Bollywood is on the verge of making the crossover to Hollywood, a leading Indian filmmaker says.
Speaking at the International Indian Film Awards in Amsterdam, the Netherlands, Vidhu Vinod Chopra said cinema-goers could expect a sea change in the industry which has, for generations, copied Hollywood films, adding elaborate song-and-dance numbers, but stripping out sex scenes.
Soon too, Indian movie idols could be joining the meagre handful of Indian directors who have found success in the West. Though Indian screen stars have literally millions of fans, they would likely pass down a Manhattan street unrecognised.
That all might change, predicts producer Chopra, who says actors from India's huge talent pool could soon become international celebrities.
"It will happen, really. It's on the way," said Chopra, whose latest film, Parineeta, premiered on Thursday at the awards, the Indian Oscars. The awards will be announced on Saturday.
Chopra says his 2003 Hindi-language comedy hit Munnabhai MBSS is the first Indian film to be bought by an American studio. Twentieth Century Fox is putting it into production under the title Gangsta MD, the story of a hoodlum who pretends to be a doctor to impress his parents.
Though uncast so far, it will be typical Hollywood, with no on-screen link to India and all-American stars.
Bollywood releases about 900
films a year
But the director is Mira Nair, one of the first Indian directors to have scored with a traditional Hollywood film when she made Mississippi Masala in 1991.
Nair also is directing The Namesake, a story by the prize-winning American-Indian author Jhampa Lahiri, which has a cast of mostly unknown Indian actors.
Optimists in Bollywood - the Mumbai-based Indian film industry that releases about 900 films a year - say they have the potential to go global, in the same way India has become a leader in the hi-tech industry and in worldwide call centres.
Veteran Indian star Amitabh Bachchan is among those promoting Bollywood worldwide.
India has the world's largest movie business and the largest audience. About 3.6 billion tickets were sold last year in that country alone, and Hindi-language movies are popular throughout Asia and the Middle East.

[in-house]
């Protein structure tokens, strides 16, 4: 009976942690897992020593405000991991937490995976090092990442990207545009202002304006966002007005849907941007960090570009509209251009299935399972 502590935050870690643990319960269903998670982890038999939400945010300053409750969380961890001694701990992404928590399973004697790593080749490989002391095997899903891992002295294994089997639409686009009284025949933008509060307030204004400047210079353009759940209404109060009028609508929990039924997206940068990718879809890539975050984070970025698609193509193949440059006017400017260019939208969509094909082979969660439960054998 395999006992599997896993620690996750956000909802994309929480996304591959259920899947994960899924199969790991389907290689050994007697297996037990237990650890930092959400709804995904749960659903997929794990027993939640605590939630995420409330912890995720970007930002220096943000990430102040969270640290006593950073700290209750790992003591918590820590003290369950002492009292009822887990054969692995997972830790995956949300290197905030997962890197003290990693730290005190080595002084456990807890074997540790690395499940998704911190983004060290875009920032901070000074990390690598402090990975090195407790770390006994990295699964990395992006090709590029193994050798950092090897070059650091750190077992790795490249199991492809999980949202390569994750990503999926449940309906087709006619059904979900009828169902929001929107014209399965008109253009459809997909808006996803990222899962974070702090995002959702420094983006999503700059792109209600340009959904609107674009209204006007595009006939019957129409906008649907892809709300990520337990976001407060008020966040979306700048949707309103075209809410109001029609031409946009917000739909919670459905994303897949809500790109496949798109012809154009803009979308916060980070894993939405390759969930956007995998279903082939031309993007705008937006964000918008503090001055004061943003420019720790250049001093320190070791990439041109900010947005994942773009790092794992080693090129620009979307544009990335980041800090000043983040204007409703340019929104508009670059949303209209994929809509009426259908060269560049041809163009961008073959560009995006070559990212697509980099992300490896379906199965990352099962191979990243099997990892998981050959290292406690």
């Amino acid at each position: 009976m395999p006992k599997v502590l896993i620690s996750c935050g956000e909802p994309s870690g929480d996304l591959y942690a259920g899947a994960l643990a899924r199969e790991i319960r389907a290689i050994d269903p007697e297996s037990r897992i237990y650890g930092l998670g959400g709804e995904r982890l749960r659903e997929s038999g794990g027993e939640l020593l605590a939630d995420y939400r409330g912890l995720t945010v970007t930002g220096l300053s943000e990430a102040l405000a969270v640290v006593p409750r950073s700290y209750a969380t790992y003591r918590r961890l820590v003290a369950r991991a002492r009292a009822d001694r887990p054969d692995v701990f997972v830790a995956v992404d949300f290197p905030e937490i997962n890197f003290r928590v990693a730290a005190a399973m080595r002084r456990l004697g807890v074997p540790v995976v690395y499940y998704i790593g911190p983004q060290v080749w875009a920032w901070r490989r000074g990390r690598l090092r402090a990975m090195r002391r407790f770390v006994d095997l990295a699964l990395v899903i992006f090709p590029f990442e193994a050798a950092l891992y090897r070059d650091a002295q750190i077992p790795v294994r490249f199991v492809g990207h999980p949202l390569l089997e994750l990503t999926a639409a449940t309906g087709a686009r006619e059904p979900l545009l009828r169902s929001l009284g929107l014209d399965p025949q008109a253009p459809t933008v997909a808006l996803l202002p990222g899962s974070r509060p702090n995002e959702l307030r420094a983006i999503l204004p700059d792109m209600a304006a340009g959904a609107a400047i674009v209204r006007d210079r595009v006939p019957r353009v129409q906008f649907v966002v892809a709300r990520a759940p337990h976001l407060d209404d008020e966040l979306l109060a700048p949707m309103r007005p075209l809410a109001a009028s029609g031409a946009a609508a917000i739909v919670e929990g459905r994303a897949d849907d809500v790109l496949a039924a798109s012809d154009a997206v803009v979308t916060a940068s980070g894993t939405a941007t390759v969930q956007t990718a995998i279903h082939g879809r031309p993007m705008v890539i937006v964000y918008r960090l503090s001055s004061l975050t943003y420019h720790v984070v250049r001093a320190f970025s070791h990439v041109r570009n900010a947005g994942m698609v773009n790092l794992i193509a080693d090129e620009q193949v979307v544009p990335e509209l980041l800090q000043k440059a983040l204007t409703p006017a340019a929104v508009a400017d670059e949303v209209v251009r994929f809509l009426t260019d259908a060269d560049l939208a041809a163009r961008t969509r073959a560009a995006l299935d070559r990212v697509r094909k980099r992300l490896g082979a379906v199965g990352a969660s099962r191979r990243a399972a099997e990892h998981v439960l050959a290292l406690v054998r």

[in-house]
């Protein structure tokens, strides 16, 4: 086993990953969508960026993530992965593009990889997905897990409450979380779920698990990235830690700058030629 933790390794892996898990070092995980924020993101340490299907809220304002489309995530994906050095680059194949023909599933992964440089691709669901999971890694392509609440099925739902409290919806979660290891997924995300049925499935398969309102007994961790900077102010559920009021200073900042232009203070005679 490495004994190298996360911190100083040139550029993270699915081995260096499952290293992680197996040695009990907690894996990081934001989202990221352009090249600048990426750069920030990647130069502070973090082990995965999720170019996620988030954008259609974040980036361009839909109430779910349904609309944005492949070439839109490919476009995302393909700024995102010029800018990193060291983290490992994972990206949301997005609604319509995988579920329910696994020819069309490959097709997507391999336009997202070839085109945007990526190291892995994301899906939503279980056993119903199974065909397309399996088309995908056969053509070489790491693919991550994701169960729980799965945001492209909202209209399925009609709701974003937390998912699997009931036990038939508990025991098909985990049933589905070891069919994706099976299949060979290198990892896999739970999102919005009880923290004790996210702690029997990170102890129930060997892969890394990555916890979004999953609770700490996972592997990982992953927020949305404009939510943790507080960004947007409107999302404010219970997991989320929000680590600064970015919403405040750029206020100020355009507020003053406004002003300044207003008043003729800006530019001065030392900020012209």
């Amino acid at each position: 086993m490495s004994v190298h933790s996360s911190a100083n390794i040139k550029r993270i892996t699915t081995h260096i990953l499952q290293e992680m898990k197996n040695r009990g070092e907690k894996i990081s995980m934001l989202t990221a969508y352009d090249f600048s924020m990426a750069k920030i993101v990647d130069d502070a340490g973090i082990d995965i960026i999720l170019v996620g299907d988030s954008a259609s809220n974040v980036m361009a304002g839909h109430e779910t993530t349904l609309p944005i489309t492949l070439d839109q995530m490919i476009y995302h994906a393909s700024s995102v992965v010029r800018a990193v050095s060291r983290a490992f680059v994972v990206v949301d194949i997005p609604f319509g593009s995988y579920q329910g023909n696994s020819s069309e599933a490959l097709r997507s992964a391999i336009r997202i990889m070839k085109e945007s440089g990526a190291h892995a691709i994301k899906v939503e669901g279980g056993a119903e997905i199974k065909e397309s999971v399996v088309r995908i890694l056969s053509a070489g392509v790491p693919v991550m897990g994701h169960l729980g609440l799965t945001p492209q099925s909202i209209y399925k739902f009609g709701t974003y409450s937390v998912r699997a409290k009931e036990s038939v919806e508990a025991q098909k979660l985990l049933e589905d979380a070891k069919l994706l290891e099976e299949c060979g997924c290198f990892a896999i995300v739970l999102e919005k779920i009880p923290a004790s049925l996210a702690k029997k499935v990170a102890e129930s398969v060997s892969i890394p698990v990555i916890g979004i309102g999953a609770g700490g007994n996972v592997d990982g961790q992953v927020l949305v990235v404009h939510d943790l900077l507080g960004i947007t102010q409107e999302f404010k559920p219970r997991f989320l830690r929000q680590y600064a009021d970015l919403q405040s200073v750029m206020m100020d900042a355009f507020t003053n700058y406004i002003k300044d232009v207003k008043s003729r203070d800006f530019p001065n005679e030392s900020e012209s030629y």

But they rarely travel well to the West. Melodramatic and formulaic, they are made to appeal to the vast audience of the Indian hinterland who pay pennies to be entertained by up to three hours of music and escapist romance and adventure - too unrealistic for commercial success elsewhere.
To an Indian, there is nothing unnatural about a love-starred couple singing in the desert of Rajasthan, then being transported magically to the Swiss Alps for the next stanza.
"To understand our films, you have to understand our culture"
Vidhu Vinod Chopra,
Music is elemental to the Indian way of life. "The West doesn't understand this," Chopra says. "We have a lot of music in our system, and a lot of music in our movies. To understand our films, you have to understand our culture."
Indian movies also stay within the acceptable limits of Indian sensibilities. A full-lip kiss has yet to be seen in a Bollywood film, and love scenes are conducted suggestively rather than explicitly.
But the industry is maturing. What has been known as the parallel cinema - films dealing with serious issues and excluding the lavish musical numbers - are emerging from art houses into mainstream theatres, and established actors are less shy about appearing in them.
Even the sex scenes are becoming less inhibited, though even the most daring would likely get a PG rating in the West.
In a film he shot 10 years ago, Chopra used shadows, silhouettes, necklines. "This film has a lot more skin," Chopra said of Parineeta.